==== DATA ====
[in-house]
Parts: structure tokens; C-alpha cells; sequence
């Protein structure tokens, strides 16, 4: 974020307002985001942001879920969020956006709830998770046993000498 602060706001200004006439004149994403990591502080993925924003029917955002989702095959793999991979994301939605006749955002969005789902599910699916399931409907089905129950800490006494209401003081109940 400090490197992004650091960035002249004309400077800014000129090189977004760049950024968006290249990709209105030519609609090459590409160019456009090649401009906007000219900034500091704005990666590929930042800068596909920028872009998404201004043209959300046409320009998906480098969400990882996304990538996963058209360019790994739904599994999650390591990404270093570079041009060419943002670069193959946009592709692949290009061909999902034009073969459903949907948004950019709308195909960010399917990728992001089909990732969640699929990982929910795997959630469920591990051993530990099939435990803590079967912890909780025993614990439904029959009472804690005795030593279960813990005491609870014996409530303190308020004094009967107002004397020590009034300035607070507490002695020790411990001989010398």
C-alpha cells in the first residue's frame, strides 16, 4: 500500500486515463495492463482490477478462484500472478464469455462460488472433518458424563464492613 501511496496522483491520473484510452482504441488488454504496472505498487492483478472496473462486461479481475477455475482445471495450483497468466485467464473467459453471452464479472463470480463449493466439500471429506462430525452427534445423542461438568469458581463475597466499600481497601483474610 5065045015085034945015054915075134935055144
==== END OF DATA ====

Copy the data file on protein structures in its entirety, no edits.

[in-house]
Parts: structure tokens; C-alpha cells; sequence
């Protein structure tokens, strides 16, 4: 974020307002985001942001879920969020956006709830998770046993000498 602060706001200004006439004149994403990591502080993925924003029917955002989702095959793999991979994301939605006749955002969005789902599910699916399931409907089905129950800490006494209401003081109940 400090490197992004650091960035002249004309400077800014000129090189977004760049950024968006290249990709209105030519609609090459590409160019456009090649401009906007000219900034500091704005990666590929930042800068596909920028872009998404201004043209959300046409320009998906480098969400990882996304990538996963058209360019790994739904599994999650390591990404270093570079041009060419943002670069193959946009592709692949290009061909999902034009073969459903949907948004950019709308195909960010399917990728992001089909990732969640699929990982929910795997959630469920591990051993530990099939435990803590079967912890909780025993614990439904029959009472804690005795030593279960813990005491609870014996409530303190308020004094009967107002004397020590009034300035607070507490002695020790411990001989010398």
C-alpha cells in the first residue's frame, strides 16, 4: 500500500486515463495492463482490477478462484500472478464469455462460488472433518458424563464492613 501511496496522483491520473484510452482504441488488454504496472505498487492483478472496473462486461479481475477455475482445471495450483497468466485467464473467459453471452464479472463470480463449493466439500471429506462430525452427534445423542461438568469458581463475597466499600481497601483474610 5065045015085034945015054915075134935055144